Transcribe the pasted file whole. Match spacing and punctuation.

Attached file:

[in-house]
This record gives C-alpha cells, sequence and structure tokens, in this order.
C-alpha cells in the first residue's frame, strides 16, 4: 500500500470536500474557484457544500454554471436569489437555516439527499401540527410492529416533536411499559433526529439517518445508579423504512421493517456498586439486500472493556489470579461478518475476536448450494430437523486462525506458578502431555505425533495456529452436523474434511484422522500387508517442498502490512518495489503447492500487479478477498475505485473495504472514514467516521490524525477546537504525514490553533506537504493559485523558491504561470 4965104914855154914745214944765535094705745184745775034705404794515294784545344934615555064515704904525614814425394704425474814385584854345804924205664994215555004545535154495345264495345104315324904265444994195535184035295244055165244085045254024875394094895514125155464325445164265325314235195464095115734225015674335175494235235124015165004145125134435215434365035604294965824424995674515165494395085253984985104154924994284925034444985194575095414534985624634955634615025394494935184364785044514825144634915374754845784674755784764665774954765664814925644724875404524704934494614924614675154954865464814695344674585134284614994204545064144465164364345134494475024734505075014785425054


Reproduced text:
[in-house]
This record gives C-alpha cells, sequence and structure tokens, in this order.
C-alpha cells in the first residue's frame, strides 16, 4: 500500500470536500474557484457544500454554471436569489437555516439527499401540527410492529416533536411499559433526529439517518445508579423504512421493517456498586439486500472493556489470579461478518475476536448450494430437523486462525506458578502431555505425533495456529452436523474434511484422522500387508517442498502490512518495489503447492500487479478477498475505485473495504472514514467516521490524525477546537504525514490553533506537504493559485523558491504561470 4965104914855154914745214944765535094705745184745775034705404794515294784545344934615555064515704904525614814425394704425474814385584854345804924205664994215555004545535154495345264495345104315324904265444994195535184035295244055165244085045254024875394094895514125155464325445164265325314235195464095115734225015674335175494235235124015165004145125134435215434365035604294965824424995674515165494395085253984985104154924994284925034444985194575095414534985624634955634615025394494935184364785044514825144634915374754845784674755784764665774954765664814925644724875404524704934494614924614675154954865464814695344674585134284614994204545064144465164364345134494475024734505075014785425054